Mary of Plymouth - James Otis

Evil-Minded Indians

It was during this summer that we had good cause for alarm. Word was brought by Samoset that a large party of Massasoit's people, being angry because of his having showed us white folks favor, were bent on attacking him and us, with the intent to destroy entirely our town of Plymouth

[Illustration] from Mary of Plymouth by James Otis

Captain Standish marched forth once more, this time with twelve men at his heels, and I heard John Alden tell my father that the brave soldier went directly to the village of those who would have murdered us, where, without the shedding of blood, they took from all the evil-minded Indians their weapons.

It seems more like some wild fancy than the sober truth, to say that twelve men could, without striking a blow in anger, overcome no less than sixty wild savages, and yet such was the case, for John Alden is known to be a truthful man, and Captain Standish one who is not given to boasting.

The long dreary winter passed slowly, and during a goodly number of days we of Plymouth were hungry, although having sufficient of food to keep us from actual starvation. Yet never once did I hear any repining because of our having been brought to such straits through the neglect of those who came in the Fortune, and who should have provided themselves with food sufficient for their wants until another harvest time had come.


Front Matter

Why This Story was Written
The Leaking Speedwell
Searching for a Home
After the Storm
Wash Day
Finding the Corn
Attacked by the Savages
Building Houses
Miles Standish
The Sick People
The New Home
Master White and the Wolf
Inside of the House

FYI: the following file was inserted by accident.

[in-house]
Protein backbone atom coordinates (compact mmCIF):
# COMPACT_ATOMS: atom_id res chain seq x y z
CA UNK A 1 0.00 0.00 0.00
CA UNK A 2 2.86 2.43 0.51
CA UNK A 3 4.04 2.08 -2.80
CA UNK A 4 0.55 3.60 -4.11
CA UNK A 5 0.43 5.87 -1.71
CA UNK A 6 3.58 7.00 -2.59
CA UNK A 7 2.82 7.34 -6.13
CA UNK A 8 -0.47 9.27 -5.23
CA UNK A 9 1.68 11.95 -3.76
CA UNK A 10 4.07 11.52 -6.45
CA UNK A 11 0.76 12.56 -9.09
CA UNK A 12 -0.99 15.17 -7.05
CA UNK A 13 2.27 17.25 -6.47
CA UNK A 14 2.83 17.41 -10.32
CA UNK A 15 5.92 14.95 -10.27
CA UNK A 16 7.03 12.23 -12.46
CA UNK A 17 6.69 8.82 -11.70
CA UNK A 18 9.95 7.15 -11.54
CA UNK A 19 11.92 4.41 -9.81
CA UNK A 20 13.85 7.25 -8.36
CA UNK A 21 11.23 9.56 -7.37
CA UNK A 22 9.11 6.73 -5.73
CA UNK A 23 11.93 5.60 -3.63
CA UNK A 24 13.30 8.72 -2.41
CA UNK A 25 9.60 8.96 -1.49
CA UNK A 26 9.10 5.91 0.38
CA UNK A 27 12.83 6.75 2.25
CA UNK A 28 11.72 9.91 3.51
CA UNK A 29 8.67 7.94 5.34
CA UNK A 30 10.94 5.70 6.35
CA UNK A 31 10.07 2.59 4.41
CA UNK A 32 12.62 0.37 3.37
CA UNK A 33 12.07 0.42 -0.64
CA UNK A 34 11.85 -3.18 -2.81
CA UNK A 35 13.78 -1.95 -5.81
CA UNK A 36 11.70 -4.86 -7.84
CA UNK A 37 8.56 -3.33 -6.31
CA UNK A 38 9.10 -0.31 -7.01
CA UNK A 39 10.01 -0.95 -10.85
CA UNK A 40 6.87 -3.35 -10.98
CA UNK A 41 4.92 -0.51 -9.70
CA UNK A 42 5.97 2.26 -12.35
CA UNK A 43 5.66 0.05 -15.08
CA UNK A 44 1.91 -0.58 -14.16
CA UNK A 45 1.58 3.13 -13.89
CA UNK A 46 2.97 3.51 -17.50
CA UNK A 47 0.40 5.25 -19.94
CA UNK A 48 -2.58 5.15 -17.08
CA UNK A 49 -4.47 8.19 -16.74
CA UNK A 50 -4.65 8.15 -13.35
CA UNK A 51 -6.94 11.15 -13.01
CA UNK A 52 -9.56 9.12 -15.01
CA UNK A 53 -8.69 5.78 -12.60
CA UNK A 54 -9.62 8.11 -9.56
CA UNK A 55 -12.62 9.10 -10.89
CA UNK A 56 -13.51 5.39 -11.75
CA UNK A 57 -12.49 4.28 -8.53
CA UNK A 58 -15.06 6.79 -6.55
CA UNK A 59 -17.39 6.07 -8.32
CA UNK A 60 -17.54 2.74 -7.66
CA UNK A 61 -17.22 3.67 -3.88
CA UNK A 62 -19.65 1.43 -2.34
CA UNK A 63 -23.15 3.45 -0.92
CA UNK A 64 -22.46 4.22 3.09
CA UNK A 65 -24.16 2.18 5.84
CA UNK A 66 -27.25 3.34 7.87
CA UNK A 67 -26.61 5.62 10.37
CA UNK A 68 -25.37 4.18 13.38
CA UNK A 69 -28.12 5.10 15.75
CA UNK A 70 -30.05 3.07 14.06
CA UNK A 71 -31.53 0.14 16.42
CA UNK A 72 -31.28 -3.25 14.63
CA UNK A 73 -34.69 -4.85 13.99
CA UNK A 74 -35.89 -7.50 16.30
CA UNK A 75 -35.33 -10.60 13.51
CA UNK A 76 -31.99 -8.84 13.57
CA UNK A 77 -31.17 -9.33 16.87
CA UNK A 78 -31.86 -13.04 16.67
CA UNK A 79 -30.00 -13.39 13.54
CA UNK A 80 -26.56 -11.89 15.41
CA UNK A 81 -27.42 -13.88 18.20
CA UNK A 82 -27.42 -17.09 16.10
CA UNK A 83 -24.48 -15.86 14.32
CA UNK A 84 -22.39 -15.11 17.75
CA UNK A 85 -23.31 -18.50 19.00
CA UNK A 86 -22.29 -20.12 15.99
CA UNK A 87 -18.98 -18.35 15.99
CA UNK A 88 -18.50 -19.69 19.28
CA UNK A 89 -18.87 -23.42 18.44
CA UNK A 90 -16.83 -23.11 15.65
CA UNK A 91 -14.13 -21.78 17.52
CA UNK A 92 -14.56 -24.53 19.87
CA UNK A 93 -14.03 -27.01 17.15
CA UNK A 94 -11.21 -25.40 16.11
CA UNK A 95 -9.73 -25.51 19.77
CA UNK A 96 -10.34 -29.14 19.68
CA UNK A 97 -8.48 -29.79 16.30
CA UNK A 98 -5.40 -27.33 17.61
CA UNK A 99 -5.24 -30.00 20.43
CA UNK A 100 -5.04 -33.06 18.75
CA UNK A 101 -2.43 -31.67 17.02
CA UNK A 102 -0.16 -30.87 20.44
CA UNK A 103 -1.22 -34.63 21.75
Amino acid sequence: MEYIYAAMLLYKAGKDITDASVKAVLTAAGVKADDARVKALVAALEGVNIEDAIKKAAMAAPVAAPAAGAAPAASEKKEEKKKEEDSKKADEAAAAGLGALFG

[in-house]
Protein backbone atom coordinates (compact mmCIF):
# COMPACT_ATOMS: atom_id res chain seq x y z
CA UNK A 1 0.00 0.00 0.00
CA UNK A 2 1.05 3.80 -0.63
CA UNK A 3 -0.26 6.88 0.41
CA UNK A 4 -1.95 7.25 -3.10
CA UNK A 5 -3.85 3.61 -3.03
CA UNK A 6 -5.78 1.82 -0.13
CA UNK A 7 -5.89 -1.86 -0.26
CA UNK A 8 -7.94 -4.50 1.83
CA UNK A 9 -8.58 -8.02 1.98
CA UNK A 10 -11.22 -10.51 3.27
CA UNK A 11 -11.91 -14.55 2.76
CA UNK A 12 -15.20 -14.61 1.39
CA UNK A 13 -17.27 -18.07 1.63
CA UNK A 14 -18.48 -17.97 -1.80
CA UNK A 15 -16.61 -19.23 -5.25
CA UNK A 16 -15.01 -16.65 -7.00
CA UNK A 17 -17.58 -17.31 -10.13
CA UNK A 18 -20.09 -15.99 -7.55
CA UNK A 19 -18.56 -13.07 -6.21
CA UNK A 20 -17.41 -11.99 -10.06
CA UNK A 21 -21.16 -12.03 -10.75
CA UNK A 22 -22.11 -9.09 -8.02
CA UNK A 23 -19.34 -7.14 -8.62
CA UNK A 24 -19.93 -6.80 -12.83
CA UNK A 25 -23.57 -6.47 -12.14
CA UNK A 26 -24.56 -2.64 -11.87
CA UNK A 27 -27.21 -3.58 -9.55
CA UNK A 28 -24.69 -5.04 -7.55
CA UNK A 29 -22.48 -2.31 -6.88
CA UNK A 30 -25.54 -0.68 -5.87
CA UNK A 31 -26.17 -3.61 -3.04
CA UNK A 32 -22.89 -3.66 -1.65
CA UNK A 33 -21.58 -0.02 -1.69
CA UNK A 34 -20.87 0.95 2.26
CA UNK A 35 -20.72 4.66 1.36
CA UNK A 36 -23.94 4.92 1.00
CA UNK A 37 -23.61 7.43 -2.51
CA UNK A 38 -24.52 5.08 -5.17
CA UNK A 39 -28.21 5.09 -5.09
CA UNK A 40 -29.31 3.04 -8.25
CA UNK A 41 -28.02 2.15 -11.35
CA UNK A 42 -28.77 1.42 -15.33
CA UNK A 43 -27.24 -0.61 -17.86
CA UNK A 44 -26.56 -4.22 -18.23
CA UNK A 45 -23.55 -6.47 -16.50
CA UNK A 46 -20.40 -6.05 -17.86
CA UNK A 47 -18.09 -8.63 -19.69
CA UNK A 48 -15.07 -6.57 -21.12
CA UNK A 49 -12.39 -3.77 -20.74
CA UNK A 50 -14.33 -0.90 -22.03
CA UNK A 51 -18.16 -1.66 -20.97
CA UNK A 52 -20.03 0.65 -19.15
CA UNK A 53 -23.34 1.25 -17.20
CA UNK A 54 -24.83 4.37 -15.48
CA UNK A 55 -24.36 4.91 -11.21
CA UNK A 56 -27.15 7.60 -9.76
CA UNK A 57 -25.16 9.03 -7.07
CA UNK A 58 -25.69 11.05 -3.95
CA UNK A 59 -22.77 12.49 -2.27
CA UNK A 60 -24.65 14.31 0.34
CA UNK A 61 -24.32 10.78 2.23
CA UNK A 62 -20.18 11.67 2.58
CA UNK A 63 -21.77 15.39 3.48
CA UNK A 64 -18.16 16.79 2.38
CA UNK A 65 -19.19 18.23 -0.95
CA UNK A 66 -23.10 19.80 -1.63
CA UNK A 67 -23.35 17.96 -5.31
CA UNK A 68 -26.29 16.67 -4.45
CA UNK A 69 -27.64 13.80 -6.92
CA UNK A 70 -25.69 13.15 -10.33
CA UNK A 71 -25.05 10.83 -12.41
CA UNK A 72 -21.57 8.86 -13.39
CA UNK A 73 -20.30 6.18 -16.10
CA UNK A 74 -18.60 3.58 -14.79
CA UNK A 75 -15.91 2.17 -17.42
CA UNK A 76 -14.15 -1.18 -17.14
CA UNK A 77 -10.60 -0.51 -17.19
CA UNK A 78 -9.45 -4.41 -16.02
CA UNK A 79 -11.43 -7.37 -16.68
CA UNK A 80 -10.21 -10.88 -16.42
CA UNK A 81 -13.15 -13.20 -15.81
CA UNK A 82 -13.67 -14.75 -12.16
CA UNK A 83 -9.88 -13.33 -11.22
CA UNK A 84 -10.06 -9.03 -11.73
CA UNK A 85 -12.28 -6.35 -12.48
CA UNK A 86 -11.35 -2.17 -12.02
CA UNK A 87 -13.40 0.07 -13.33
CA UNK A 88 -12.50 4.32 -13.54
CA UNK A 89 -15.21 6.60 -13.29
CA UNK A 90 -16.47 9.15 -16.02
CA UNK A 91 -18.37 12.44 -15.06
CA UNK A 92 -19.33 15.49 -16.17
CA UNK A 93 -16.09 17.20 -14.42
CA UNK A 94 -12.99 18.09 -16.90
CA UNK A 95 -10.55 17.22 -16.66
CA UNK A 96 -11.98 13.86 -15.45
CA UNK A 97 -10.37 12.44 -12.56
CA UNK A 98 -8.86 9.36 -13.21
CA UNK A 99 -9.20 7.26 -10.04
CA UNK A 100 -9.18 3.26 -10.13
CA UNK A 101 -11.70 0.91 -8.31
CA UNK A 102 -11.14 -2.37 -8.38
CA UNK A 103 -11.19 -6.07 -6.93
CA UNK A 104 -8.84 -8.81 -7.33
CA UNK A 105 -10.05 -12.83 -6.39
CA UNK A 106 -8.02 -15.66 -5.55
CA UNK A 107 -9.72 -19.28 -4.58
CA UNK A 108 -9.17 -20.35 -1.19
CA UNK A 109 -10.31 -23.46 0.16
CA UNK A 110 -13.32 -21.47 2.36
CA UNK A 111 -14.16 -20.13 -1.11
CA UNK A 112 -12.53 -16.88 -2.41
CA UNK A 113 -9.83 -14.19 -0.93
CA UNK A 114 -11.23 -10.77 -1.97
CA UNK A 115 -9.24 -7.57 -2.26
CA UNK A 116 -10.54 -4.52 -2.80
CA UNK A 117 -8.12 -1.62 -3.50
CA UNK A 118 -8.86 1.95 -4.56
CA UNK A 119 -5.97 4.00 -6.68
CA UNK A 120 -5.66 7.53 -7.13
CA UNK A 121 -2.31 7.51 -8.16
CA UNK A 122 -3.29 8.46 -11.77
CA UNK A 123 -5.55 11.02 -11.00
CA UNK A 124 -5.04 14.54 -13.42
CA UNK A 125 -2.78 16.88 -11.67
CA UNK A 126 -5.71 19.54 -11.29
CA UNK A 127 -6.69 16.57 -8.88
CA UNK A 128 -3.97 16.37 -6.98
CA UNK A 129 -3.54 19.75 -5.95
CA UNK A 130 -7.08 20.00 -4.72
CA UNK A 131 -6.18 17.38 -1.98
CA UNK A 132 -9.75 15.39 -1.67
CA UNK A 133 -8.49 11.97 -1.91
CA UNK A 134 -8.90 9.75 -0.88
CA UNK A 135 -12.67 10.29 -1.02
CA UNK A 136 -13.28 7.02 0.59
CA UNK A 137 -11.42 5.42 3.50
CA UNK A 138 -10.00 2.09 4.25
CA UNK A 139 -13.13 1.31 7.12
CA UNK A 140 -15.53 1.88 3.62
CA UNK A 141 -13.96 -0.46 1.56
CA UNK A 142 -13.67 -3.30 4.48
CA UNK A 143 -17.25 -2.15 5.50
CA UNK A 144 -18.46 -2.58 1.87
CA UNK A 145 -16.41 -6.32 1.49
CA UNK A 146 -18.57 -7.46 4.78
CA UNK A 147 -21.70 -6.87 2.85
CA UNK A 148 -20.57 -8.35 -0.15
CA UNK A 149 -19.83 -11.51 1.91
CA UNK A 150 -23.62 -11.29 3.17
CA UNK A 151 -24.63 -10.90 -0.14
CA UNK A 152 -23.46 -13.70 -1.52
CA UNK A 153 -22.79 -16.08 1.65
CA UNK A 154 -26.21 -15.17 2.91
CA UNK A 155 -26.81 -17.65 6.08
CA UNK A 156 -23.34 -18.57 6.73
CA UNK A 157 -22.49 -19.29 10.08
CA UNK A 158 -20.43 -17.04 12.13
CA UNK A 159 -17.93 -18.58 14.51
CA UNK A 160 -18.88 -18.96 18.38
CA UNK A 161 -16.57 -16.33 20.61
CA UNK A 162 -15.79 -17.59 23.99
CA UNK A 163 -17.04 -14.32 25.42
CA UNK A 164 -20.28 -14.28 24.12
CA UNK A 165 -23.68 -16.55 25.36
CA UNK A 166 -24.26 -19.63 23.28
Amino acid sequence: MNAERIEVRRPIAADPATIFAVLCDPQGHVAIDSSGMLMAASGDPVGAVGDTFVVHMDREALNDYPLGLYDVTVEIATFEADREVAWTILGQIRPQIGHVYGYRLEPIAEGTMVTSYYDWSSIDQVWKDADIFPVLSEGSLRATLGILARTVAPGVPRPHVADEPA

A Chimney Without Bricks
Building the Fire
Master Bradford's Chimney
Scarcity of Food
A Timely Gift
The First Savage Visitor
Squanto's Story
Living in the Wilderness
The Friendly Indians
Grinding the Corn
A Visit From Massasoit
Massasoit's Promise
Massasoit's Visit Returned
The Big House Burned
The Mayflower Leaves Port
Setting the Table
What and How we Eat
Table Rules
A Pilgrim Goes Abroad
Making a Dugout
Governor Carver's Death
Bradford Chosen Governor
Farming in Plymouth
Cooking Indian Corn
The Wedding
Making Maple Syrup
Decorating the House
Trapping Wolves and Pigeons
Elder Brewster
The Visit to Massasoit
Keeping the Sabbath Holy
Making Clapboards
Cooking Pumpkins
A New Oven
Making Spoons and Dishes
The Fort and Meeting-House
The Harvest Festival
How to Play Stoolball
On Christmas Day
When the Fortune Arrived
Possibility of Another Famine
On Short Allowance
A Threatening Message
Pine Knots and Candles
Tallow From Bushes
Wicks for the Candle
Dipping the Candles
When James Runs Away
Evil-Minded Indians
Long Hours of Preaching
John Alden's Tubs
English Visitors
Visiting the Neighbors
Why More Fish are not Taken
How Wampum is Made
Ministering to Massasoit
The Plot Thwarted
The Captain's Indian
Ballots of Corn
Arrival of the Ann
Little James Comes to Port
The New Meeting-House
The Church Service
The Tithingmen
Master Winslow Brings Cows
A Real Oven
Butter and Cheese
Settlement at Wessagussett
The Village at Merrymount
The First School
Too Much Smoke
Schools Comforts
How Children Were Punished
New Villages
Making Ready for a Journey
Clothing for Salem
Food for the Journey
Before Sailing for Salem
Beginning the Journey
The Arrival at Salem
Sight-Seeking in Salem
Back to Plymouth